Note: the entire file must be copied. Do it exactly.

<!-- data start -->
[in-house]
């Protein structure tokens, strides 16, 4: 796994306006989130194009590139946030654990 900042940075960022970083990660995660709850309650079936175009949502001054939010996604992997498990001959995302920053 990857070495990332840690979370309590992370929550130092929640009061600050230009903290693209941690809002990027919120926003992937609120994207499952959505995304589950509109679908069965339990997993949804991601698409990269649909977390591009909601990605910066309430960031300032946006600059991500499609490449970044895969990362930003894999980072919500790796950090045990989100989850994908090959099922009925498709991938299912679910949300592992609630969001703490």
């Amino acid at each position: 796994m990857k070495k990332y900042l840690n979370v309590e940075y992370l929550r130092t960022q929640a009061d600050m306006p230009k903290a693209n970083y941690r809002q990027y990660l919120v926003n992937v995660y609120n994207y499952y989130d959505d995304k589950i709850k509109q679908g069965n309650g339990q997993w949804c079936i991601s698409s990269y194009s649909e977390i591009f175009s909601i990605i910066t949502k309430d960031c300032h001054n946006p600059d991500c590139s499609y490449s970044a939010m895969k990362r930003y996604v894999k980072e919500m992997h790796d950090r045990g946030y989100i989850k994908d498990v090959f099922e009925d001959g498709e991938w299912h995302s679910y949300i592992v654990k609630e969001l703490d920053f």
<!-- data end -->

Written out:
[in-house]
């Protein structure tokens, strides 16, 4: 796994306006989130194009590139946030654990 900042940075960022970083990660995660709850309650079936175009949502001054939010996604992997498990001959995302920053 990857070495990332840690979370309590992370929550130092929640009061600050230009903290693209941690809002990027919120926003992937609120994207499952959505995304589950509109679908069965339990997993949804991601698409990269649909977390591009909601990605910066309430960031300032946006600059991500499609490449970044895969990362930003894999980072919500790796950090045990989100989850994908090959099922009925498709991938299912679910949300592992609630969001703490």
């Amino acid at each position: 796994m990857k070495k990332y900042l840690n979370v309590e940075y992370l929550r130092t960022q929640a009061d600050m306006p230009k903290a693209n970083y941690r809002q990027y990660l919120v926003n992937v995660y609120n994207y499952y989130d959505d995304k589950i709850k509109q679908g069965n309650g339990q997993w949804c079936i991601s698409s990269y194009s649909e977390i591009f175009s909601i990605i910066t949502k309430d960031c300032h001054n946006p600059d991500c590139s499609y490449s970044a939010m895969k990362r930003y996604v894999k980072e919500m992997h790796d950090r045990g946030y989100i989850k994908d498990v090959f099922e009925d001959g498709e991938w299912h995302s679910y949300i592992v654990k609630e969001l703490d920053f």